Standing in the church foyer before the service, I’m chatting it up with a friend when he asks me this non-sequitur question “So will you be attending that course, the church is offering this semester, on being humble?” I don’t reply with my first reaction, which is to tell him that I’ve been involved in a lifelong field-study of my own on this topic – and it’s been kicking my ass. Instead, I reply “No thank you, because here’s what my relationship with being humbled looks like – when I spot it on the street, I begin to run the other way until it inevitably chases me down, tackling me to the ground, pushing my face into the dirt . . . and frankly, I don’t like the taste of dirt.” to which after an awkward pause, he just looks at me with a blank stare and changes the subject again . . . I get that a lot.
In the legend of King Arthur, the quest for the Holy Grail is not meant to be understood as an external quest of archeological exploration for an artifact of antiquity, it is better understood as an interior quest – for the cup of Christ will only reveal itself to one of pure intent, one who is willing to sojourn the topography of their own doubt and fear . . . to be as the vessel itself, surrendered to its master’s will. I see desiring humility in the very same way. So for me, bullet point presentations somehow seems to miss the point – it just strikes me as antithetical to the very nature of humility. Like a bluesman telling you how happy he is to be singin’ the blues – attempting to be good at being humble is simply oxymoronic.
Trying to be humble is like a dog chasing its tail – the moment it sinks its teeth in, it regrets the choice. Whatever piety you imagine you might attain in such a quest will be the very first thing crushed under the heel of humility, because there are no half measures with true humility — invariably the humble path will lead you to a life of sacrifice . . . and a life of sacrifice will demand everything of you. Even Jesus wanted to avoid drinking from that cup.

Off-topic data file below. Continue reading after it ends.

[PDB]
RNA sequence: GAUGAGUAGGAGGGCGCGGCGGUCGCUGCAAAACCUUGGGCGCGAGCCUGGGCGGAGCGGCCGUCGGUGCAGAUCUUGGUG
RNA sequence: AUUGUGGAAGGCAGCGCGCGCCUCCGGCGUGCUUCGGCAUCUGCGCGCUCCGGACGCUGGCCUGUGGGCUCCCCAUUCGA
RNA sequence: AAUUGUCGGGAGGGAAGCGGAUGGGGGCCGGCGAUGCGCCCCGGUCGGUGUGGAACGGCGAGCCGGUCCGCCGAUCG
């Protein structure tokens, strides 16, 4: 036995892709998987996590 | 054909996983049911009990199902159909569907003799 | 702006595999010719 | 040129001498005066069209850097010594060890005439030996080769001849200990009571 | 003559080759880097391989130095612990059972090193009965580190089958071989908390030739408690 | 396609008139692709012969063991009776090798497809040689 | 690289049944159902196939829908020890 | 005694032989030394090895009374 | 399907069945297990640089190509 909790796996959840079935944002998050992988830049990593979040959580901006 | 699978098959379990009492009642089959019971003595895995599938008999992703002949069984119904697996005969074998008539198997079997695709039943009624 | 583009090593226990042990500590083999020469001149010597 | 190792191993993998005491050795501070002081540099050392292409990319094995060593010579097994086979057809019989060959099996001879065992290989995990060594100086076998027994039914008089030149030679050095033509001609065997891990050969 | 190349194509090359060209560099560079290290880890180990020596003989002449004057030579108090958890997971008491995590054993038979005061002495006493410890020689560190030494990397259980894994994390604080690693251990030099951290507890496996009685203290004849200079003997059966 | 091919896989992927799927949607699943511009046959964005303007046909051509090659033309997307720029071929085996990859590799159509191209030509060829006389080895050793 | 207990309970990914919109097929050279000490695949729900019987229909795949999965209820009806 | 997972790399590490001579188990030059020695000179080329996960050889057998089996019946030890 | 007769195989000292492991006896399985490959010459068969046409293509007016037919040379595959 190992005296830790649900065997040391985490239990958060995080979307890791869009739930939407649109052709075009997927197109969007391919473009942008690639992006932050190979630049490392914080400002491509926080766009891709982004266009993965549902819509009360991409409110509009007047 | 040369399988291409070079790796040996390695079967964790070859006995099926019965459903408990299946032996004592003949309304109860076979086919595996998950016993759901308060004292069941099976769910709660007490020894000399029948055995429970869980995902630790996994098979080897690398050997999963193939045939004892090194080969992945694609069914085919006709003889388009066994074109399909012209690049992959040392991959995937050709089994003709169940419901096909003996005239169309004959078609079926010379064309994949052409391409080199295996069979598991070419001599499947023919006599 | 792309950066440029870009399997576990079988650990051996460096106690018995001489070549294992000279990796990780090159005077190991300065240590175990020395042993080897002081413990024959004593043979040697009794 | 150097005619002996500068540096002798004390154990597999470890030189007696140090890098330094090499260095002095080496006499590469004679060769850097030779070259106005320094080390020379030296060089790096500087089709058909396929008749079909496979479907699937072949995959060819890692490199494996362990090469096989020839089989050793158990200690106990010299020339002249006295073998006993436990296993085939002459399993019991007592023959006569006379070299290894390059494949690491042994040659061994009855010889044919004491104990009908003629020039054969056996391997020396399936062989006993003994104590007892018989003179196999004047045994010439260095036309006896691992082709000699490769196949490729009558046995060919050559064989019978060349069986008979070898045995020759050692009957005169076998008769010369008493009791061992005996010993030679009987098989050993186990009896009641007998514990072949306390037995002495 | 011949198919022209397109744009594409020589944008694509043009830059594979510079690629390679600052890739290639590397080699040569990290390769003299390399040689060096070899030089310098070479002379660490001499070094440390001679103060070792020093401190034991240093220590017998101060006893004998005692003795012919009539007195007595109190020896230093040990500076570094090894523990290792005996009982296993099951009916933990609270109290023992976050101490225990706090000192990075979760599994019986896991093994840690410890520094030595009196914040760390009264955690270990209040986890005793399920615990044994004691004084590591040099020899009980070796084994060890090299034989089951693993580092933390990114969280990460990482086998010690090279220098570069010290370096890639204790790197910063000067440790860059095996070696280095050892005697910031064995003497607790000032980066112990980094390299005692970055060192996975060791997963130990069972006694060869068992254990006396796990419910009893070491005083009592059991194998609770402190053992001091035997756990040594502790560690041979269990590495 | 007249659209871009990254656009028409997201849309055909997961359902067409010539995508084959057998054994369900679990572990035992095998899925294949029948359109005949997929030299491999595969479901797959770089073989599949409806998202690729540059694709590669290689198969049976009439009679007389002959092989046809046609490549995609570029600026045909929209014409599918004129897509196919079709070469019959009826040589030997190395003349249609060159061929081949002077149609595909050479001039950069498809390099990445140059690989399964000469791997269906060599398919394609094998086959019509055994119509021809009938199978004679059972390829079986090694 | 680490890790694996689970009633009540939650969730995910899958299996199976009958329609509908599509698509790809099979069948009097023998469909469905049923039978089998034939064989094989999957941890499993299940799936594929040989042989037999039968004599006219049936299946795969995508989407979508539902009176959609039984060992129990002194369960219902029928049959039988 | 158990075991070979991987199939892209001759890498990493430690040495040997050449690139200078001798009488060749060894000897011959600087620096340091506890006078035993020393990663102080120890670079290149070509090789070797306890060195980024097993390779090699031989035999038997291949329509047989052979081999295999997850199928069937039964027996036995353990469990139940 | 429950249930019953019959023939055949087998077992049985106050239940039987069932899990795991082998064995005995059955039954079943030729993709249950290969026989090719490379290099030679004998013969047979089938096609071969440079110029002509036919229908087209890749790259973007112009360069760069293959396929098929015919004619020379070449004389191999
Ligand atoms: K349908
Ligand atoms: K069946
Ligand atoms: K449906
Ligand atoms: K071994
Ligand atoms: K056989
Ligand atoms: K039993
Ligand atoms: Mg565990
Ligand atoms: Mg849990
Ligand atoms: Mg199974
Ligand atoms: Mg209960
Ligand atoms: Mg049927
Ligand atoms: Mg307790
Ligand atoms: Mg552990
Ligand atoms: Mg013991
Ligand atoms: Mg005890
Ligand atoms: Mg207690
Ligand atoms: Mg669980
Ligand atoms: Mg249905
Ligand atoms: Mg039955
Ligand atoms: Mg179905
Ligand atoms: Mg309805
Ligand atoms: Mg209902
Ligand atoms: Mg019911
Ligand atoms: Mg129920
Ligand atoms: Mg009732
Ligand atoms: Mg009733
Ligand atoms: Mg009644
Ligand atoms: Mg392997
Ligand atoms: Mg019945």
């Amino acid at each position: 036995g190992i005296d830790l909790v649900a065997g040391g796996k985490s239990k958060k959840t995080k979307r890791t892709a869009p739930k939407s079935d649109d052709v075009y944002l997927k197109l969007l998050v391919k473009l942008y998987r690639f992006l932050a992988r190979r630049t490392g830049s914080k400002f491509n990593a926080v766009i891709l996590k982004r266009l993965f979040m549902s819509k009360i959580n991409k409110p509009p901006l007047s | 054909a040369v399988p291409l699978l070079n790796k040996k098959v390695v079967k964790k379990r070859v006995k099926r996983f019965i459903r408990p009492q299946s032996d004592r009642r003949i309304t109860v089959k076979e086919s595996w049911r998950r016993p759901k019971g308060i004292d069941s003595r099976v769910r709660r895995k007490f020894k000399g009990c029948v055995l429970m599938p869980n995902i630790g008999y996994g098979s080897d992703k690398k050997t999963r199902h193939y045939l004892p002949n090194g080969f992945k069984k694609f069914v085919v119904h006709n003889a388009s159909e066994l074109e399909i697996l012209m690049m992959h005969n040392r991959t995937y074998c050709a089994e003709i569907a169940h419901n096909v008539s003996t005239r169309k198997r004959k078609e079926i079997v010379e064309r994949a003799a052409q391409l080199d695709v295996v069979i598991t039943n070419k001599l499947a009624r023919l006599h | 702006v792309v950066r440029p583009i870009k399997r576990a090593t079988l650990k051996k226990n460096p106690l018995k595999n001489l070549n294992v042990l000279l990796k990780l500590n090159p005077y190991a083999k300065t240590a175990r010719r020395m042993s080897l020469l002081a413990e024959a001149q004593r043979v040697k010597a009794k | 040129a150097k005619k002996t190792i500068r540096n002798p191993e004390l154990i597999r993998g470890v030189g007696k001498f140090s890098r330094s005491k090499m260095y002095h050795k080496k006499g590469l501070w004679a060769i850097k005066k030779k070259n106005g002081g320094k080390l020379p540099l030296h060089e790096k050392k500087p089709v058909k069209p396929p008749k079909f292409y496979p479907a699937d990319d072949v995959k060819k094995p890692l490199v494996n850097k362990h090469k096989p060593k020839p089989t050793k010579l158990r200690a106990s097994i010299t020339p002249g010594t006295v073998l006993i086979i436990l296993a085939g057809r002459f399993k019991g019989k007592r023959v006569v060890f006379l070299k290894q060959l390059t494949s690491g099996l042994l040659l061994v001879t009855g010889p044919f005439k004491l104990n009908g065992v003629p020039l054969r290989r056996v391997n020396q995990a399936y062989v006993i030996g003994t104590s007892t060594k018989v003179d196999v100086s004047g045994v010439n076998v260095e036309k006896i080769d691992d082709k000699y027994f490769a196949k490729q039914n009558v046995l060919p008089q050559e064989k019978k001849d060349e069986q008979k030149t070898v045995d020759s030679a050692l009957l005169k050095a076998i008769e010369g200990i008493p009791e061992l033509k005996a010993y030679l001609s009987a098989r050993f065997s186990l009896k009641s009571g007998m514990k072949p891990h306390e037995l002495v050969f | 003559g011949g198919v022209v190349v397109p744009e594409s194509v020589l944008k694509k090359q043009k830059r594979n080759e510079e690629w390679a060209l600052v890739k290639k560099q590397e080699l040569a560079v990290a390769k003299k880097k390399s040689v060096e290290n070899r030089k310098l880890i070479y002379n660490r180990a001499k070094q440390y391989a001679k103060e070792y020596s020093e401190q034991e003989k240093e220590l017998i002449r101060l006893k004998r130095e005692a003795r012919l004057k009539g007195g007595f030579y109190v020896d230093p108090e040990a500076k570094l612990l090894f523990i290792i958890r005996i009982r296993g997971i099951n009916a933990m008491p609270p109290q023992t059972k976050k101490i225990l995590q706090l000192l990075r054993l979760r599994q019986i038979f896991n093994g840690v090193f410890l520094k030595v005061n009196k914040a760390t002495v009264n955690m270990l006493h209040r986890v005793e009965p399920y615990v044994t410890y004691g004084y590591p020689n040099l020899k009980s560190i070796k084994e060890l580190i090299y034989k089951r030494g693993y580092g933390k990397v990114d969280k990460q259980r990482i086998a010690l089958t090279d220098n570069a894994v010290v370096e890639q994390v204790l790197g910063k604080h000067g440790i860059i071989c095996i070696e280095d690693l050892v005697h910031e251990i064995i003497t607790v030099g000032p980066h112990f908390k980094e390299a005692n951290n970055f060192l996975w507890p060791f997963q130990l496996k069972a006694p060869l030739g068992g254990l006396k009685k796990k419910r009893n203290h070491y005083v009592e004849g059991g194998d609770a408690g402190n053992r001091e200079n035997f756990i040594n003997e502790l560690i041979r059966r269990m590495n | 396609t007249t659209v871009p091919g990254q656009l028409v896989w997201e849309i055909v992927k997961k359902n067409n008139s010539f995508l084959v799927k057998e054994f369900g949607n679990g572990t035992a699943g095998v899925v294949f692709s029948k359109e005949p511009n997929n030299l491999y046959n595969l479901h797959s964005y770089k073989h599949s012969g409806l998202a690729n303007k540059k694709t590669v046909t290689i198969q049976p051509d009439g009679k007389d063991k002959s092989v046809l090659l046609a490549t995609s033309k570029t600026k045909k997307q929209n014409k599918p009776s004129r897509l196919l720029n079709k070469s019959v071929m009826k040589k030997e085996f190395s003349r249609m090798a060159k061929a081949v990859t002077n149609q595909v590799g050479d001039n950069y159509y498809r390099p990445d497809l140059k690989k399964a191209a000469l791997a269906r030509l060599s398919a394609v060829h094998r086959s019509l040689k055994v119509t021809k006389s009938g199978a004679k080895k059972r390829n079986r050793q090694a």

So when the road your life is on becomes a humbled path, you will hold tightly to your breast the things most precious to you, only to have them wrenched from your arms and consumed in holy fire. Then like Job, you will sit in ash and disillusionment, while your family and friends gather around you to discuss exactly how you could have avoided this calamity. So are you still interested in trying to be humble?
We do not follow Christ by trying to be humble; we are made humble in following Christ. For it is in Jesus the admonition of Micah 6:8 is fully met “. . . to do what is just, and to love mercy, and to walk humbly with your God”– A humble life in an unjust world, doing what is right while loving mercy. If we could be humble apart from Christ, we would most likely take credit for it – how messed up is that? Paul sums it up best in Philippians 3:10 “that I may know him and the power of his resurrection, and may share his sufferings, becoming like him in his death” So the way of Christ is the humble path, and it’s a lifelong course worth taking, but only because it allows you to more completely identify with Christ . . . and yes, it will kick your ass.
I am nothing
But the angels sometimes whisper in my ear
Yeah, they tell me things and then they disappear
Though I am nothing
Sometimes I like to make believe I hear